30 Years in Jail Too Short for Khmer Rouge Leader - Victims
PHNOM PENH, Cambodia - The Khmer Rouge tribunal delivered its first verdict Monday
and sentenced a key leader of the genocidal regime, Comrade Duch,
to 30 years behind bars, but many victims were left complaining over this
sentence outside the emotional courtroom.
Comrade Duch, whose real name is Kaing Khek Eav, was
chief of the notorious S-21 detention and torture facility
here in the Cambodian capital, where at least 12,380 people
were killed during the Khmer Rouge's rule from 1975 to 1979.
Because the 67-year-old Duch has been in detention since
May 1999, or more than 11 years ago, his sentence could in
the end be reduced to about 18 more years from now.
"The verdict is too light," complained Bou Meng, one of
just 12 people to walk out of Duch's torture facility at
Tuol Sleng prison.
Although the prosecution had asked for the maximum 40-
year sentence, judges at the U.N.-backed war crimes tribunal
said Duch's compliance with the court and "limited remorse"
meant that a total sentence of 35 years was sufficient.
"This court has tried and punished a perpetrator of
Democratic Kampuchea, one of the most macabre regimes of the
modern era," Co-prosecutor Chea Leang said following the
hour-long verdict, which found the defendant guilty of
crimes against humanity and crimes against the Geneva
Conventions of 1949 that limit the barbarity of war.
A further five years was removed from the sentence due to
what was already deemed to be illegal detainment by a
military court following Duch's original arrest in May 1999
up to July 2007, when he was handed over to the United
Nations-hybrid court itself. With this taken into
consideration, Duch will likely be imprisoned until 2029,
subject to appeal.
"Anything under 30 (years) is not acceptable because it's
inconceivable that he could even have one minute on the
street," said Theary Seng, president of Cambodia's Board for
Justice and Reconciliation.
"Now if the international community isn't providing us
justice, it leaves us with hopelessness," she added.
Close to 1.7 million people, or nearly a quarter of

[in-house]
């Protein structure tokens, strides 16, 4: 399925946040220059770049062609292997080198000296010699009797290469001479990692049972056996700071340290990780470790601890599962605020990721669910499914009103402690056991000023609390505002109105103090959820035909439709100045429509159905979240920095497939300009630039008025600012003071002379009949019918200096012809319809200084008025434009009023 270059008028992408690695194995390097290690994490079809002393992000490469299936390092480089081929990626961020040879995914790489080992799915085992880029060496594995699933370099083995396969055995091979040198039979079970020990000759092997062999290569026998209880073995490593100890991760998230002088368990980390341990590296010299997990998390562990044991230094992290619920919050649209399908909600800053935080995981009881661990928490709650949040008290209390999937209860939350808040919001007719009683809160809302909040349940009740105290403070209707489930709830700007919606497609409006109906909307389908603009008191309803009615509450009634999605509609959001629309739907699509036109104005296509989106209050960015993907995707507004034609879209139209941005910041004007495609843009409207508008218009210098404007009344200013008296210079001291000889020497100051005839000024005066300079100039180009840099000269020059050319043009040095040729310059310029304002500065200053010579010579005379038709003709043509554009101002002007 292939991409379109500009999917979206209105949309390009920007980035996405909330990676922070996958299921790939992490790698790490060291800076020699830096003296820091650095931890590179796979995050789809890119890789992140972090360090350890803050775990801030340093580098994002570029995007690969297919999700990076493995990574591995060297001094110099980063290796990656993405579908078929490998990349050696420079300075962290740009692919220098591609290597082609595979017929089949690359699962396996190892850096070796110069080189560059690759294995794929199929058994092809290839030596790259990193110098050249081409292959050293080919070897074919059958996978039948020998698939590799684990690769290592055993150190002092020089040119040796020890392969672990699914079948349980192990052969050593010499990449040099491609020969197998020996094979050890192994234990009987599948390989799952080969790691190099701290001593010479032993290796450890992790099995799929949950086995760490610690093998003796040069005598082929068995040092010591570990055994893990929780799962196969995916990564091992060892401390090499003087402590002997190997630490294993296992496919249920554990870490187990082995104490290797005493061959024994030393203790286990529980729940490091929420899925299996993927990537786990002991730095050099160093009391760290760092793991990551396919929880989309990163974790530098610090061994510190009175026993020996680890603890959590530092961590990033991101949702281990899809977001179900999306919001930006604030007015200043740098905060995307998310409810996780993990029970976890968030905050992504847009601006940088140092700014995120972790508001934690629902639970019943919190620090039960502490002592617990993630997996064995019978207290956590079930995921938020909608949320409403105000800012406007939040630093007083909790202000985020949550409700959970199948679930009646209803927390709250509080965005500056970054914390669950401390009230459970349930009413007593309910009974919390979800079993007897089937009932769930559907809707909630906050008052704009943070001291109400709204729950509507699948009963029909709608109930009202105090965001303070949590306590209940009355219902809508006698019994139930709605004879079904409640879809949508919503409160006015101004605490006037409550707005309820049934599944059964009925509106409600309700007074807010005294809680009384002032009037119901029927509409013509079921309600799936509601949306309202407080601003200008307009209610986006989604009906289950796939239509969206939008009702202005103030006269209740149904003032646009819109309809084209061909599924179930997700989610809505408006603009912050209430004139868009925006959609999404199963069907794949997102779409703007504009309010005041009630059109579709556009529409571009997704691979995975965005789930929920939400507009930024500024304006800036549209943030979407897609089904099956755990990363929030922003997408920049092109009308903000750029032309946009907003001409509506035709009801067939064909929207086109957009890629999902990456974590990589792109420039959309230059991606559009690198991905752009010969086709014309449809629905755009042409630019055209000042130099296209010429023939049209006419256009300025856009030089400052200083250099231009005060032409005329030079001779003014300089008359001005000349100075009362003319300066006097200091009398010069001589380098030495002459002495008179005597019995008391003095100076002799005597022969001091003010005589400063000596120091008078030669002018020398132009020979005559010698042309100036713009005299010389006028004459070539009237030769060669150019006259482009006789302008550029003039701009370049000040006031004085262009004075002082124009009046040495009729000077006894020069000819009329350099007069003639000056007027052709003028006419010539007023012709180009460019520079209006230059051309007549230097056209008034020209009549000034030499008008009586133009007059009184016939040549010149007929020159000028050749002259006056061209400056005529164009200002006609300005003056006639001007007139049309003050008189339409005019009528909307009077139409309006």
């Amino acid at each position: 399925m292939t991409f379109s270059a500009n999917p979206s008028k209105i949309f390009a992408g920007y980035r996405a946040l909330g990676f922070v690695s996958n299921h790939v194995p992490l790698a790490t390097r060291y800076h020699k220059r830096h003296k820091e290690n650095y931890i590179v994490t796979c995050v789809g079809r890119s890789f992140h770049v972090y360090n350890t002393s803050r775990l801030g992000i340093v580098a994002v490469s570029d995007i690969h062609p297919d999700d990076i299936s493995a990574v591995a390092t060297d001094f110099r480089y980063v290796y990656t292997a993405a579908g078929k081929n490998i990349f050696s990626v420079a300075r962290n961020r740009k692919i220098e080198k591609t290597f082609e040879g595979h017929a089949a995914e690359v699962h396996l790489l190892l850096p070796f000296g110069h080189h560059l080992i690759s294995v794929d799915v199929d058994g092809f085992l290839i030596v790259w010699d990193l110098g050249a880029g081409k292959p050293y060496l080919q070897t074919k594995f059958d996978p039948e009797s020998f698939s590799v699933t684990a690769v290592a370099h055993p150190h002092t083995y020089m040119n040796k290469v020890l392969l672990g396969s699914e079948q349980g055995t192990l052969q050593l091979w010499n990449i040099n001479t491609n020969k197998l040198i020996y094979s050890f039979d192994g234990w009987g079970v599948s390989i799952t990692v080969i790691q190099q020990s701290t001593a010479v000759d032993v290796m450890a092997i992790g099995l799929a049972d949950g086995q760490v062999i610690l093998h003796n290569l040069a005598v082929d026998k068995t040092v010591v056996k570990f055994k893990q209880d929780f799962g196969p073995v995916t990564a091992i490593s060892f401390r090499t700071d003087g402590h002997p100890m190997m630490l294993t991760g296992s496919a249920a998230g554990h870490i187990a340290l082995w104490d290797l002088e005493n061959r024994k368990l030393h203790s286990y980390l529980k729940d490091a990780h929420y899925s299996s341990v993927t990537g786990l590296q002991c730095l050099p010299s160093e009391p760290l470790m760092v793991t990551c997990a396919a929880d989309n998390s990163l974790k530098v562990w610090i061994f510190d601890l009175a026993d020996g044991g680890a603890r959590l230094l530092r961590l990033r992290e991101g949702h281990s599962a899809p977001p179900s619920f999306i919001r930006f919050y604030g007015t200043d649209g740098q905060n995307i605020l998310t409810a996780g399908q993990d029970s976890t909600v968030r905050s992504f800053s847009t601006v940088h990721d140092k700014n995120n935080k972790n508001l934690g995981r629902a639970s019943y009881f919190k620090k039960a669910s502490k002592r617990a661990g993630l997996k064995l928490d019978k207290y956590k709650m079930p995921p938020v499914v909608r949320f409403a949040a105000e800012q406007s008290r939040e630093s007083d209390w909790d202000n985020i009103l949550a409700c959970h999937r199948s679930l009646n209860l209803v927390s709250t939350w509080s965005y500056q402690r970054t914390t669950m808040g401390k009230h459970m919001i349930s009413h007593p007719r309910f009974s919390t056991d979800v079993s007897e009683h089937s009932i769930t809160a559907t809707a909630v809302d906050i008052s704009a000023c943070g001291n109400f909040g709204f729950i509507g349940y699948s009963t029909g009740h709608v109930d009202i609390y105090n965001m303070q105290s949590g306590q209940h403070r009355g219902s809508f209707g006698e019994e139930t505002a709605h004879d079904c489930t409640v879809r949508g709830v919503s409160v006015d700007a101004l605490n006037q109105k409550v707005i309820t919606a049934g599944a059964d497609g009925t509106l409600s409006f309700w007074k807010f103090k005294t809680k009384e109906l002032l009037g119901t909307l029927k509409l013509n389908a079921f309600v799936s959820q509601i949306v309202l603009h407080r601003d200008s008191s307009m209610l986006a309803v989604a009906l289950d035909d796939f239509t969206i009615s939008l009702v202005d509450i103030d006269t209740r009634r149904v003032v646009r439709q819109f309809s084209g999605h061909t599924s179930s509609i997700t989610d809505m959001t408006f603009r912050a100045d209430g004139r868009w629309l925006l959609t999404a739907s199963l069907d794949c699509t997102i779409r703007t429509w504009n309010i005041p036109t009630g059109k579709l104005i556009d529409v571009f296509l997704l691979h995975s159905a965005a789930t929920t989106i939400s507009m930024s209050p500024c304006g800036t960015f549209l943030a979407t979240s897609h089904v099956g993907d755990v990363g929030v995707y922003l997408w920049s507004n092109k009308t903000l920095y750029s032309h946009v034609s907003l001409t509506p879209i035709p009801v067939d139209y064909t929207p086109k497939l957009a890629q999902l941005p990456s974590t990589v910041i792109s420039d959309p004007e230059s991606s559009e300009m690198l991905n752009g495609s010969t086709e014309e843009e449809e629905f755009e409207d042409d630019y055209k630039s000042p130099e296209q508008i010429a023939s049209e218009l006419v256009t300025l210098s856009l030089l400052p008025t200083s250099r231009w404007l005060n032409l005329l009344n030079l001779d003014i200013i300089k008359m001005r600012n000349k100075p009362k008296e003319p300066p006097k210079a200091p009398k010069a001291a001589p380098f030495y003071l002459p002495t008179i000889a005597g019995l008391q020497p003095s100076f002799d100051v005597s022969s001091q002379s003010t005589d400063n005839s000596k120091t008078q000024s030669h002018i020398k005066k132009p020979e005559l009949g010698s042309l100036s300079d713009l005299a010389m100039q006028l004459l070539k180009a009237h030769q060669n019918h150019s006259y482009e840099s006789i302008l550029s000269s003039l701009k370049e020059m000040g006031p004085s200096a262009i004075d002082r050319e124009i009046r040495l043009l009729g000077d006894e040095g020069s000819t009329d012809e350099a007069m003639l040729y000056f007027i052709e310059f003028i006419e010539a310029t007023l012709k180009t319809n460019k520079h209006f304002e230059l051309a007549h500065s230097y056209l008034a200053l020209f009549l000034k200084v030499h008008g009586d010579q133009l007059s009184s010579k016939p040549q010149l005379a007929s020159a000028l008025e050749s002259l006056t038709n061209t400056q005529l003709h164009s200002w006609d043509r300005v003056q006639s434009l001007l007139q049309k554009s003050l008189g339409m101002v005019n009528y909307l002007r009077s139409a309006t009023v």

Cambodia's population at the time, were executed or died
during the Khmer Rouge's rule due to forced labour or from
starvation, as the leader of the extremist Maoist group, Pol
Pot, tried to create an agrarian utopia in the country.
It was not just the Duch verdict that caused disquiet,
particularly among the civil parties, in what was the first
time that victims and their families have been considered
part of an international hybrid court process.
In a surprise move, President of the Trial Chamber Nil
Nonn told the packed courtroom that only 66 of the civil
parties would be recognised in relation to the
groundbreaking verdict, meaning that some 21 who had formed
part of the process - mostly relatives of those killed under
Duch's command - were not eligible for this recognition.
"I am not happy," said Hong Savath, whose uncle died in
S-21. "The judge should have told me from the beginning that
I am not a civil party."
She would appeal, she added, although lawyers
representing the civil parties throughout the process
lamented that reparations were little more than symbolic
anyway. This is because the Khmer Rouge tribunal had not set
up the likes of a trust fund to compensate victims, as is
the case with the International Criminal Court in The Hague.
Along with a compiled list of Duch's confessions of guilt
and remorse, the names of those deemed victimised as a
result of his actions are to be compiled on the official
But as some civil party lawyers noted, many of the
relatives of the Khmer Rouge victims are unlikely to ever
witness this gesture anyway, because Cambodia is among the
least Internet-connected countries in the region.
"It seems ... what has been ordered is the most minimal,
most conservative and - perhaps it's fair to say - rather
unimaginative reparations," said Karim Khan, a legal
representative of some of the victims.
While lawyers, court monitors, spokespeople, judges,
journalists and humanitarian workers announced and debated
the verdict and its many intricacies, the most quiet person
in the whole process on Jul. 26 was Duch himself.
Asked to stand for the final verdict, he gave little
indication of emotion. The five judges did not give the
former revolutionary a chance to respond to the deliverance
of justice that he denied his own detainees at S-21.
After firing his previous lawyer before the verdict, Duch
is expected to lodge an appeal, especially given his
surprising request for acquittal during the final hearings
at the end of 2009.
The question many have asked throughout this lengthy
process is: has Duch changed?
Despite his metamorphosis from mass murderer to Christian
aid worker after the fall of the Khmer Rouge regime, S-21
survivor Chum Mey says he had seen little in the way of
remorse and humility in the regime's chief torturer. "Until
now, he is the same man. I still see the violence in him and
I still see the arrogance."